to gain momentum. Maybe even the late 60's. Thing is, I >never saw it gain enough momentum to even come close to >displacing the table saw.
Certainly NEVER in a pro shop. The only pro shop I know that had a radial had one of those old monster DeWalts that had a 12" or 14" blade on it and was used only to cut shelves and sides for upppers to length. But I think of all the houses I go to now for estimates and work, and so many still have those things like I do, collecting dust in the corner, but not too many have NICE table saws. I do see those gawdawful universal motored tornadoes a lot though.
As always, just my 0.02.
Robert
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... and High School woodshop, where it impressed the hell out of me (who had theretofore done all ripping and crosscutting with hand saws).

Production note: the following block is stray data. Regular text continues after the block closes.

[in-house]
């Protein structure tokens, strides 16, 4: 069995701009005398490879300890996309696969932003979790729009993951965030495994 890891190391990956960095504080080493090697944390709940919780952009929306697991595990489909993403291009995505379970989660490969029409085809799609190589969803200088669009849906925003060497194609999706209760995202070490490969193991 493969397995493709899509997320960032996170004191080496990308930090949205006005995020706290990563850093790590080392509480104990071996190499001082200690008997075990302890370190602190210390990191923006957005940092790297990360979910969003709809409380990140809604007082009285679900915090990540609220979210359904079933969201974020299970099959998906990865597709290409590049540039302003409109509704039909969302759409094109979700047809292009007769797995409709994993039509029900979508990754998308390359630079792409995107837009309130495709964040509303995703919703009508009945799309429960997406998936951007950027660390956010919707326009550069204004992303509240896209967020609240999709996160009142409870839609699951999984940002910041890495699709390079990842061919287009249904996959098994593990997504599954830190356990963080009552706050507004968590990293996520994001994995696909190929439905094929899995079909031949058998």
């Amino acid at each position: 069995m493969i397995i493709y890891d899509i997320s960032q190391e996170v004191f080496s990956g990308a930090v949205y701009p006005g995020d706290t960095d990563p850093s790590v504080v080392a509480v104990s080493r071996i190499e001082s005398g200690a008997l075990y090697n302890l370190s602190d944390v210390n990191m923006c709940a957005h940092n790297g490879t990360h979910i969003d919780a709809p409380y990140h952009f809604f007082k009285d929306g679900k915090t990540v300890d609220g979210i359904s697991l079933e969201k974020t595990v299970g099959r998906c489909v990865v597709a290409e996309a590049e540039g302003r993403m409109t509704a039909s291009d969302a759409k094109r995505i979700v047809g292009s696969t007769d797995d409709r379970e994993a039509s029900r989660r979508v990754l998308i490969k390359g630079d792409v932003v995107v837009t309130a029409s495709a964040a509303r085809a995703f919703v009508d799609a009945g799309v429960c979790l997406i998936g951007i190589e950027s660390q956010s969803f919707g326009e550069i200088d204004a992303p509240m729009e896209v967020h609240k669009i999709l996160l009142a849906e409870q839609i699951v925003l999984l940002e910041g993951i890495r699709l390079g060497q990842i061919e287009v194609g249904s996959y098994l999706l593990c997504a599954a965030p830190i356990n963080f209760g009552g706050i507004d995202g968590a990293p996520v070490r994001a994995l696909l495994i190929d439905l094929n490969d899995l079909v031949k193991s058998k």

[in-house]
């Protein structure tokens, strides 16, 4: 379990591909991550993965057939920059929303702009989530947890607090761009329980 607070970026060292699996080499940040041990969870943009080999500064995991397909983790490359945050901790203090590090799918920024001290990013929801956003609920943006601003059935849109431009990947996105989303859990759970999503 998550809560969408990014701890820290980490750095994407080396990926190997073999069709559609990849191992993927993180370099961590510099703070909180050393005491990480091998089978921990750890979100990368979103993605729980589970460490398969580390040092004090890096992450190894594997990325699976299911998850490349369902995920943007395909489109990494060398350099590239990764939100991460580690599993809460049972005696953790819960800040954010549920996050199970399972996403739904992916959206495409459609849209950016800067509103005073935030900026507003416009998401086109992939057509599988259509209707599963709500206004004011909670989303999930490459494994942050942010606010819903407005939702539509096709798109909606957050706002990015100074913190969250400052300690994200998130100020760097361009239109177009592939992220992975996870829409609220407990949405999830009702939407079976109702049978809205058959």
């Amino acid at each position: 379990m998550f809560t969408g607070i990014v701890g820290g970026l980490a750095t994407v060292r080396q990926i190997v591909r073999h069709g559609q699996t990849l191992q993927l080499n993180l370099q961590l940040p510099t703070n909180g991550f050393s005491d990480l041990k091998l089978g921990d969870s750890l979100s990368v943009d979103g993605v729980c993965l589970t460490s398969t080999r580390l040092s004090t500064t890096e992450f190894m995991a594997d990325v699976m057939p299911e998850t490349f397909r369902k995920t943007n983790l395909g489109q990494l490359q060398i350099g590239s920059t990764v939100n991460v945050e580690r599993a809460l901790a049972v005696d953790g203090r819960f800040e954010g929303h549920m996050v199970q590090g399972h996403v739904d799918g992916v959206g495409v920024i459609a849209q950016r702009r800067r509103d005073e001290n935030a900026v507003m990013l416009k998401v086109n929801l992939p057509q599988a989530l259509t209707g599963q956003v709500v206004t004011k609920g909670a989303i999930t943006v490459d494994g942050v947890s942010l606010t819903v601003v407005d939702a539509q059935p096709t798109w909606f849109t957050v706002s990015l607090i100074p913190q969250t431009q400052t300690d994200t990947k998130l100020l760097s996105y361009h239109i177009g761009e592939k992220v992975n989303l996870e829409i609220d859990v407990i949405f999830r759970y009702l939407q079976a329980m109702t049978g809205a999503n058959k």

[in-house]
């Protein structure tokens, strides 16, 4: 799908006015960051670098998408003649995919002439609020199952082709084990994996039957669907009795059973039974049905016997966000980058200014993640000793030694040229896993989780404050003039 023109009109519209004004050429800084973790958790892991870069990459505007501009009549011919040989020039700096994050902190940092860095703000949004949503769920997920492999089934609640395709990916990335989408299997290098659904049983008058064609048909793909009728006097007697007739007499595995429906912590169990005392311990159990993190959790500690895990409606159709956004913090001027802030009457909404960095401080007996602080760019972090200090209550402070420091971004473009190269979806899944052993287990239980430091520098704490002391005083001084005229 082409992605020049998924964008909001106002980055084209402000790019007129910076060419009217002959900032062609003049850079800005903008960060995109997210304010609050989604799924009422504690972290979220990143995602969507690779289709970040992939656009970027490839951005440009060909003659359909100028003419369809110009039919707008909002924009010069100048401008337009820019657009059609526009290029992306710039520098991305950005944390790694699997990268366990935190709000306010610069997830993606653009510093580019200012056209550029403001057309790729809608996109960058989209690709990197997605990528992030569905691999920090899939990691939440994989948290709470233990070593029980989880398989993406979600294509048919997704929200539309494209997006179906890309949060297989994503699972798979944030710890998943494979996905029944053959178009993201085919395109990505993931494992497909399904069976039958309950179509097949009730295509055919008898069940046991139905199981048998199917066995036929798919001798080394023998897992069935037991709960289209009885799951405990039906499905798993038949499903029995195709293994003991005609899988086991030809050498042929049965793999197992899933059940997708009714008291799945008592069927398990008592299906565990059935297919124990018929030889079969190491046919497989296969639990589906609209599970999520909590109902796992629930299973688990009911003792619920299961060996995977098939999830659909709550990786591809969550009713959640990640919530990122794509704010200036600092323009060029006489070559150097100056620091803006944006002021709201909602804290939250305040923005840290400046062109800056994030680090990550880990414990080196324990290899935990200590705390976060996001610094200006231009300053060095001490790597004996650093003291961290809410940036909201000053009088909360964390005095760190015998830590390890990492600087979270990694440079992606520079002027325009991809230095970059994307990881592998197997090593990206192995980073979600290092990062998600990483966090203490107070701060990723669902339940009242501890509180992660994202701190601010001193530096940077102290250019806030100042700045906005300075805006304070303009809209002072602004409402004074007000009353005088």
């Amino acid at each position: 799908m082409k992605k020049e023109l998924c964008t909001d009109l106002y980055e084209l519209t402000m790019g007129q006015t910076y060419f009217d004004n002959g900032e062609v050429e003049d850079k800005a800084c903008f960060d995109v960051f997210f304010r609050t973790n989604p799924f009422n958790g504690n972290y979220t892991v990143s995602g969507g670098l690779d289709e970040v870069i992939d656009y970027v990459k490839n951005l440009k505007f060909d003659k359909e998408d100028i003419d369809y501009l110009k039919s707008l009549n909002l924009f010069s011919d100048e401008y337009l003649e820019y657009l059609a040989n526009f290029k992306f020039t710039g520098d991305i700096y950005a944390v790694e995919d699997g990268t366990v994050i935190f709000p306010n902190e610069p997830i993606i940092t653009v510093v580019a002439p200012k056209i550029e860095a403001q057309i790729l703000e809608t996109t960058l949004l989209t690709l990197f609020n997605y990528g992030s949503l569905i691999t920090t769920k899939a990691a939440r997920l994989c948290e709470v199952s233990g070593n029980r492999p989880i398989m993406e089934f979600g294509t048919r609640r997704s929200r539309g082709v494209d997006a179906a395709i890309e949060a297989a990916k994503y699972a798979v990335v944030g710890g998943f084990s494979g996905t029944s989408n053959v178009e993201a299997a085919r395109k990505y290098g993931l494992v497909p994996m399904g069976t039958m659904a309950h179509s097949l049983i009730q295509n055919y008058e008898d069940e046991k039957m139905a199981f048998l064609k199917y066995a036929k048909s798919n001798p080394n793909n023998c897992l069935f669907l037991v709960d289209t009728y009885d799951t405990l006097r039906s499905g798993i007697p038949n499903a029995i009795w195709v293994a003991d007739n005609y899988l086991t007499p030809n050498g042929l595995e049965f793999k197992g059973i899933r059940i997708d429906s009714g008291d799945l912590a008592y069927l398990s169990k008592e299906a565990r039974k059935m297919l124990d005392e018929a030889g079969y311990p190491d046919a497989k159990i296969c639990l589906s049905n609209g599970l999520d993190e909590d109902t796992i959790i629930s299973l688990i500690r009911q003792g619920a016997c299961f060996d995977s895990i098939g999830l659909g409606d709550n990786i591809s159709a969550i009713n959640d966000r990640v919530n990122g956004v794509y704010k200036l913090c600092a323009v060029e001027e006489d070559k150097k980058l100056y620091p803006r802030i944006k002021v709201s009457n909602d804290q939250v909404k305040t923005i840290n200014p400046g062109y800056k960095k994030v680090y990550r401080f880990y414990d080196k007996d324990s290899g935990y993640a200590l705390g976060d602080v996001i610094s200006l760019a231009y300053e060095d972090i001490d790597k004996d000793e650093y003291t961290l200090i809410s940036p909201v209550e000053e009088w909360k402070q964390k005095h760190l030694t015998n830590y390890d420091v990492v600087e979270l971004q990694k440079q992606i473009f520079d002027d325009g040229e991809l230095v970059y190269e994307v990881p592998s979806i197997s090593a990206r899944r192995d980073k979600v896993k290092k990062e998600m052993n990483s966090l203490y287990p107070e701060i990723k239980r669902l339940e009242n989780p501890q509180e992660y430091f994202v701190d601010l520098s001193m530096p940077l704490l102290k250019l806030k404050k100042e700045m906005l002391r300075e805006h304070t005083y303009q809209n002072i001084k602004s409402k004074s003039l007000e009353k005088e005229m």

When I was growing up in the late forties, early fifties, and although my grandfather had a saw mill, his shop had nothing but hand tools.

Mine also ... it was a "bench top", but I used it mainly kneeling down by it on the floor and thought it was the cat's meow. I worked in the tool and sporting goods department during the holidays in college and took advantage of my employee discount in tools and shotgun shells.

I used a borrowed RAS to build my first studio ... still shudder thinking about it. Never really cared to venture further into using that tool, although I do know a few who still use one frequently ... mostly old codgers who's idea of "joinery" is a ten penny nail. :)
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I think once or twice is about enough for most. I tried though as I just kept thinking how cool it would be if it actually worked half as well as the hype.

And a wad of "cork"? (AKA .. caulk). However, with the guys I have in mind, "cork" may be more appropriate for closing up their joints!
Robert
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wrote:

And we'll take that - as long as those great minds are thinking at all - huh?